What drove the selection of materials used in the project?
Sustainability and performance. We used materials with high recycled contents and replaced cement with sustainable alternatives, reducing the construction C02 emitted by 32%. That’s equal to 21,760 barrels of oil or 37.1 million km driven by the average car in the UAE. Adaptability drove the selection of the trellis fabric. It needed to admit sunlight to the garden while allowing air movement and filtration to avoid stagnation and discomfort, and to be semi-permeable and breathable. In the desert, dust accumulation needs to be minimized, so if the material is impervious, infrequent but torrential rainfall collects on the surface, requiring a channeling drainage system. We selected a porous material that allows light, air, and water to pass through, while still providing shade and the appropriate resolution for projection imagery at night for the 360-degree immersive experience.
What is your favorite detail in the project and why?
My favorite detail is the extensive light play. Sunlight throughout the day and stunning content illumination at night are engaging. During the day, the shadows are not immediately noticeable as most visitors look into the space and upward at the physical trellis. However, the experience becomes complete when looking at the pattern of light on the plaza’s surface. As the sunlight moves across the space the range of details becomes evident on the trellis, the ground, on people, on adjacent buildings. It casts patterns of geometry of different scales and qualities of light from direct sunlight, light through the fabric, and solid shadows from the curved steel frame. These patterns alone can be beautiful. At night the light projected on the steel and the fabric is content that can be anything the mind can imagine.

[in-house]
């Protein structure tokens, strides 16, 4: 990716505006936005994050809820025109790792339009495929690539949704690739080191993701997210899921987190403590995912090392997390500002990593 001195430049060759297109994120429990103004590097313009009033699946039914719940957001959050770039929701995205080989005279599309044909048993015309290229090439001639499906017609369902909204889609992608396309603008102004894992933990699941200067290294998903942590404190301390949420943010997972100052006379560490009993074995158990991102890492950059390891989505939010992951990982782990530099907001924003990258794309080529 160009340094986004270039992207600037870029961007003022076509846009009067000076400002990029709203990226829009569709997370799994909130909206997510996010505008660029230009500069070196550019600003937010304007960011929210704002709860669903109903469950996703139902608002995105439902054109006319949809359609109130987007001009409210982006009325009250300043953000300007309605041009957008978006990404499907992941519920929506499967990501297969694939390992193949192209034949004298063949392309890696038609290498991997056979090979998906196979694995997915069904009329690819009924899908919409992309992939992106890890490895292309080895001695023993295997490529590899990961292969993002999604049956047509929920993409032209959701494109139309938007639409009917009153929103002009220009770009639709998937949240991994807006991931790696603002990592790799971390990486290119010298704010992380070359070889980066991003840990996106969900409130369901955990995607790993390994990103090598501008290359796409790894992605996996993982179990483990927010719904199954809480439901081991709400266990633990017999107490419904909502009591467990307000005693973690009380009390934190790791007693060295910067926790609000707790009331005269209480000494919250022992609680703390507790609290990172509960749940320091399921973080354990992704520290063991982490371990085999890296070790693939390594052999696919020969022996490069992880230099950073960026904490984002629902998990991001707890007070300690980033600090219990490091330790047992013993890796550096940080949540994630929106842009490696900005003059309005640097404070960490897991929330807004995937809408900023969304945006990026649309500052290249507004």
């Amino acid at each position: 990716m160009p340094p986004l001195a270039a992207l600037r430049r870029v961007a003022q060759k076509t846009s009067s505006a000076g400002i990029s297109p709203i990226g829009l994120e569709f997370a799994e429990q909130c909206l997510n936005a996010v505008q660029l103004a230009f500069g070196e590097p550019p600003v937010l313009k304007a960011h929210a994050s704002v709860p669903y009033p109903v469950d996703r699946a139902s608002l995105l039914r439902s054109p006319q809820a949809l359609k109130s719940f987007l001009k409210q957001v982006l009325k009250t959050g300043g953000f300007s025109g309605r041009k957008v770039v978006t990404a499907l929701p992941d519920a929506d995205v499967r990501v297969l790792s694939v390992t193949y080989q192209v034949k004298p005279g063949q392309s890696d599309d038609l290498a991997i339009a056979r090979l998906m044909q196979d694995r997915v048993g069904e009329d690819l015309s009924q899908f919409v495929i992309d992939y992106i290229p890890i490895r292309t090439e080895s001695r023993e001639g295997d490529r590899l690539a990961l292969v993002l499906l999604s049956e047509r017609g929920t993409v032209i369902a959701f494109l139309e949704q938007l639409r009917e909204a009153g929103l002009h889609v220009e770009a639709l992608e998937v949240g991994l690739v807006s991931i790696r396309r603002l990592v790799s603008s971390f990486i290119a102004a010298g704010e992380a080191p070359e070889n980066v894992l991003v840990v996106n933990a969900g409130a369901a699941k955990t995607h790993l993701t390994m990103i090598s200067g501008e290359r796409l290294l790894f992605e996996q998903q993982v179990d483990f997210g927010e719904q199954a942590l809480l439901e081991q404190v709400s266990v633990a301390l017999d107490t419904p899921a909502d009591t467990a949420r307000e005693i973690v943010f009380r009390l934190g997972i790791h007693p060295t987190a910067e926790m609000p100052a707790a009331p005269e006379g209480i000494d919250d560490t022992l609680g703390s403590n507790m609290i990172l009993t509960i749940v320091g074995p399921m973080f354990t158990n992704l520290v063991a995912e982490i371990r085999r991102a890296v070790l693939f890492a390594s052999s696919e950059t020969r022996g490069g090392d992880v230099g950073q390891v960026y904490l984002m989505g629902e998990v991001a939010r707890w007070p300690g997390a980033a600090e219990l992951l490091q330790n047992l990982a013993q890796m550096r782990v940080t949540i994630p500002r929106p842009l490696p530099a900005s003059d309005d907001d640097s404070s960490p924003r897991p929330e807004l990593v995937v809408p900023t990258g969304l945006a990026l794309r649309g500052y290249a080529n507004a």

How important was sustainability as a design criteria as you worked on this project?
Sustainability was paramount to the project. We developed a rigorous sustainable vision including embodied carbon reduction, solar energy generation, universal accessibility, and increased user comfort. Water use, grey water reuse, and plant species were selected for their sustainable properties. Through shade, strategic wind management, lowering the garden to create a micro-climate, low emissivity paving, water features, and landscaping the trellis cools the garden 12-degrees-Celsius below the surrounding uncovered spaces. 50% of the species in the garden are native and 100% of the plants were grown locally in Dubai nurseries. The species within the garden facilitate habitat creation for birds, butterflies, and bees. The entire project, which includes the dome and the five buildings surrounding the plaza, has achieved a CEEQUAL EXCELLENT rating.
In what ways did you collaborate with others, and how did that add value to the project?
We joined with leaders in fields from audiovisual to structural engineering, fluid dynamics to pedestrian and vehicular analysis, immersive experience to wind engineering and landscape. The design team worked with the SWA, the landscape designer, to incorporate native species, contextual bold paving patterns, and intricate water features that define the intimate spaces. One of the most valuable and technologically innovative aspects of the project, as its adaptability extends the use of the project, was our collaboration with Christie to design 42 projection pods to house 252 projectors. The custom pods were developed to install, protect, and run the D4K40-RGB laser projectors. Given Dubai’s harsh atmospheric conditions, including high temperatures, humidity, and fine air particles, the projectors were installed in a hermetically enclosed and cooled environment.